Summer is a great time to get out of the gym and hit the road — especially on a bike. CR recently asked more than 3,300 of its online readers to rate their bikes.
Fitness bikes, with their lightweight frames, narrow tires and range of gears, have flat to low-rise handlebars allowing for a more upright riding position for regular workouts or daily commuting. The Fuji Absolute 3.0 ($480) topped the list of CR fitness bikes. It scored Excellent for handling and did Very Good in climbing and shifting tests.
For low-impact recreational riding, consider a comfort bike. According to the CR survey, those who ride hybrid or comfort bikes found seat comfort and handling to be very important. Most comfort bikes have suspension seat posts and wide, padded seats to absorb the bumps in the road. But the fully upright position and heavier weight on some models can make climbing hills more difficult. CR likes the sporty Cannondale Comfort 4 ($580) for its Very Good handling.
For casual riders who occasionally venture off the beaten path, a hybrid bike is an option. The CR Best Buy Schwinn Midmoor ($250) and the Novara Corsa ($450) offer a good compromise between comfort and performance.
Apps for motorists
Consumer Reports recently looked at some useful smart-phone apps for motorists that it tested for the major smart-phone platforms. Apps with similar functions — and sometimes even the same name — can be found for platforms other than those noted below.
CR’s editors stress that motorists should not handle their phones while driving, because that creates a distraction that jeopardizes safety for themselves and for others. Using a mobile phone while driving may have legal consequences as well.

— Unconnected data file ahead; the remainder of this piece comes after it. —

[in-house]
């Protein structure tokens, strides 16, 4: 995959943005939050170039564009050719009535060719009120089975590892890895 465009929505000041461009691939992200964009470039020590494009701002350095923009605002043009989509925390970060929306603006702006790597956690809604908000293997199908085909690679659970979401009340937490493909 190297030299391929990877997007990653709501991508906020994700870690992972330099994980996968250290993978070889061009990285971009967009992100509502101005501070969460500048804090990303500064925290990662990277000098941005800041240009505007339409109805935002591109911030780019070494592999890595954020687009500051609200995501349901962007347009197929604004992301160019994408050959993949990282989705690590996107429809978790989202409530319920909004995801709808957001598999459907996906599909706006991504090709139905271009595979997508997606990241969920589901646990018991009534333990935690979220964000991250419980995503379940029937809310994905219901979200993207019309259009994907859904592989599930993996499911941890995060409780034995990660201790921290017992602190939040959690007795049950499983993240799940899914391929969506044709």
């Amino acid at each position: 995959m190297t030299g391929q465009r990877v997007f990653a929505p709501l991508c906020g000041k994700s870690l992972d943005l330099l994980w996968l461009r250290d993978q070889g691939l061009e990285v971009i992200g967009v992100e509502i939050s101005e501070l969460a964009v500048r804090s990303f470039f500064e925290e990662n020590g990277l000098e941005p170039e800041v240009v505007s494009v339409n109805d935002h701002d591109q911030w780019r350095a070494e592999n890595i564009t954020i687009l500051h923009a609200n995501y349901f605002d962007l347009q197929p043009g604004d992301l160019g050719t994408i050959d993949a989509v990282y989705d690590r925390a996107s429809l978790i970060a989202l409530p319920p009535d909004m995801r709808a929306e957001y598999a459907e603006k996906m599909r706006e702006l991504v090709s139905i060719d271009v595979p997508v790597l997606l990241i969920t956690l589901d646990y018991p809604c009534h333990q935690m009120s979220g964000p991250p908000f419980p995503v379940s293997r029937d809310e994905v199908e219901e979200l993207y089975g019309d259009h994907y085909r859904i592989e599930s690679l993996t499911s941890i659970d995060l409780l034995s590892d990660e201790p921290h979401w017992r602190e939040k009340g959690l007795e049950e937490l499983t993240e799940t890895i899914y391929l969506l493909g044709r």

• Car Finder. Price: 99 Cents. Phone: iPhone. Car Finder uses your phone’s compass and GPS capability to mark the position of your car when you park and then guide you back to it later. It works in a parking lot or on city streets, but because it relies on the phone’s GPS signal, it won’t work in an indoor garage.
• DriveSafe.ly. Price: Free or $13.95. Phones: BlackBerry and Android; coming for iPhone, Palm webOS, Symbian, and Windows Mobile. DriveSafe.ly reads e-mail and text messages aloud while you drive and can send a response message saying you’re unavailable. The free version has a limit of 25 words per message. The premium version can handle messages of 500 words.
• GreenMeter. Price: $5.99. Phone: iPhone. Using the iPhone’s built-in accelerometer, GreenMeter monitors your driving and displays your car’s mpg, fuel cost and carbon emissions. But you’ll have to add a mounting device for hands-free use.
• iWrecked. Price: Free. Phone: iPhone. This simple program takes you through a list of what to do after a car crash, including taking photos of the scene and getting contact and insurance information from other drivers. It will also dial 911 and locate the nearest police station, taxi or tow-truck service to assist you.
• aCar. Price: Free. Phone: Android. Once you set it up by entering maintenance-schedule information from the car owner’s manual, aCar reminds you when your car is due in the shop. It even reminds you when it’s time for your car’s annual inspection, and tracks fuel mileage and costs.
• RepairPal. Price: Free. Phones: iPhone, coming soon for Android. RepairPal helps you find a repair shop and get estimates. If you break down, it will locate a tow truck. After you enter your car’s make, model, and other details, it will give a range of estimates in seconds. It also helps keep records and gives service reminders.
• Magellan RoadMate, Navigon Mobile Navigator, TomTom. Price: $70-$80. Phones: Magellan and TomTom: iPhone; Navigon: iPhone and Windows Mobile. Of the navigation apps CR tested, these stand out. All are easy to use and have features found on better portable GPS navigators. And all let you route to an address from your phone’s contact list. But they’re relatively expensive and require a separate mount, and most new smart phones already come with free navigation capability.